Rachel Baiman released one of my favourite songs of last year, the stunning Shame from the album of the same name, which exposed the hypocrisy of men and religion in a fiery three minutes. On this follow EP, Thanksgiving, she continues to explore modern life and ideas, in an old timey folk style. The honesty and urgency of her message and music is as engaging as ever.
Singing about homeless people always has the potential to veer towards Another Day in Paradise cliches, but thankfully opening track Tent City manages to avoid the obvious pitfalls of this theme. Baiman uses the first person narrative to inhabit the character and give their story sympathy and a vivid sense of realism. The narrator has fallen on hard times and has ended up living in Tent City – still they don’t linger on their sorrows or ask for our pity. Instead the repeated refrain is Come visit me some time, a quiet request to be treated with dignity despite the circumstances. It’s a surprisingly upbeat and catchy bluegrass song, reminding us that home is where you make it, even if you have been reduced to nothing.
Introspective title track, Thanksgiving, evokes a darker and more troubling atmosphere. The annual diner that brings families together contains a bitter irony in its history – the feast has come from another’s famine. The song was also inspired by the recent Dakota Pipeline protests and the ongoing issues faced by indigenous people. Baiman, like the best folk artists before her, is unafraid to confront spirits from the past.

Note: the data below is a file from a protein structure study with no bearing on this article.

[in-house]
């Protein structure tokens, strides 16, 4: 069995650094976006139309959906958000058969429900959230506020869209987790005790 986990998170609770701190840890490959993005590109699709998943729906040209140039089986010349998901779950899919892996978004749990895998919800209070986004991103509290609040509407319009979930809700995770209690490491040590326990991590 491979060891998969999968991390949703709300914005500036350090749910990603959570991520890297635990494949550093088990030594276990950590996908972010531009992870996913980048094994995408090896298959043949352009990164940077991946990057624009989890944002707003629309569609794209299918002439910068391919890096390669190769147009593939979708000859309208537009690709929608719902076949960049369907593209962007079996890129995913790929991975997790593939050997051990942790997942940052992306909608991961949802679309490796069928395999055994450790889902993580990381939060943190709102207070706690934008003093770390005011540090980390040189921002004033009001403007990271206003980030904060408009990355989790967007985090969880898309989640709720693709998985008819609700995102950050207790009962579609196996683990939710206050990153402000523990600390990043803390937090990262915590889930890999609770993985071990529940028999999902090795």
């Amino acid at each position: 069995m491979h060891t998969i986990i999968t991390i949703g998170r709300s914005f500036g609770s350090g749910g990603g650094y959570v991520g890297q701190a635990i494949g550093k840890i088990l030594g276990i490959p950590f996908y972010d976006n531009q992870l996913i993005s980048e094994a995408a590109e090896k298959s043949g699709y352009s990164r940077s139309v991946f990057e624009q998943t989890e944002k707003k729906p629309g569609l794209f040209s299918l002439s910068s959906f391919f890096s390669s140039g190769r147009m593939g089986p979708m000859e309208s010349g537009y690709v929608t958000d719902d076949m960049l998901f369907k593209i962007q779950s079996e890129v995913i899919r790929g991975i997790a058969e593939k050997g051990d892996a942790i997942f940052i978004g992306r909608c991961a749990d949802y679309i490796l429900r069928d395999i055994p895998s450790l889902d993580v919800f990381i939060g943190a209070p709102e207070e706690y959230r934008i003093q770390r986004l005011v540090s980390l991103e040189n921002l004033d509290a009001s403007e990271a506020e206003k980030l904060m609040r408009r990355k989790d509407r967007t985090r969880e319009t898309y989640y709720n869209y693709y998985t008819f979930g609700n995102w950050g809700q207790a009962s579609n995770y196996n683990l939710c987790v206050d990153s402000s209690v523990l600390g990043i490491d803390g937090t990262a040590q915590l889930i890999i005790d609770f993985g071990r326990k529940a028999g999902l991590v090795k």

Despite the unease of that song, this is an EP which cannot keep the joy from bubbling to the surface. If you like country music then Madison Tennessee is the place and song for you. This is a catchy little ode to finding your way home and the playing is as perfect as you’d hope to hear (she is assisted by Molly Tuttle). Baiman sings of ‘playing songs made popular back in 1923, raising the roof in a little white house’ and this collective spirit is world’s away from the cold, brutal heart of modern American politics.
Final song Times Like These is a duet with Josh Oliver about the troubling world around us. Sometimes to survive you need to blow up your TV, move to the country, eat a lot of peaches. Baiman sees love as the only solution to the horrors, Put down your paper, turn off the news / won’t you come closer and kick off your shoes. Recently married Baiman wants to remind us that the only way we are going to get through the collective pain of life is by loving each other.
Thanksgiving explores some difficult themes with a sympathetic heart. What’s wonderful about this little EP is how life affirming the music is, and that really is something to be thankful for.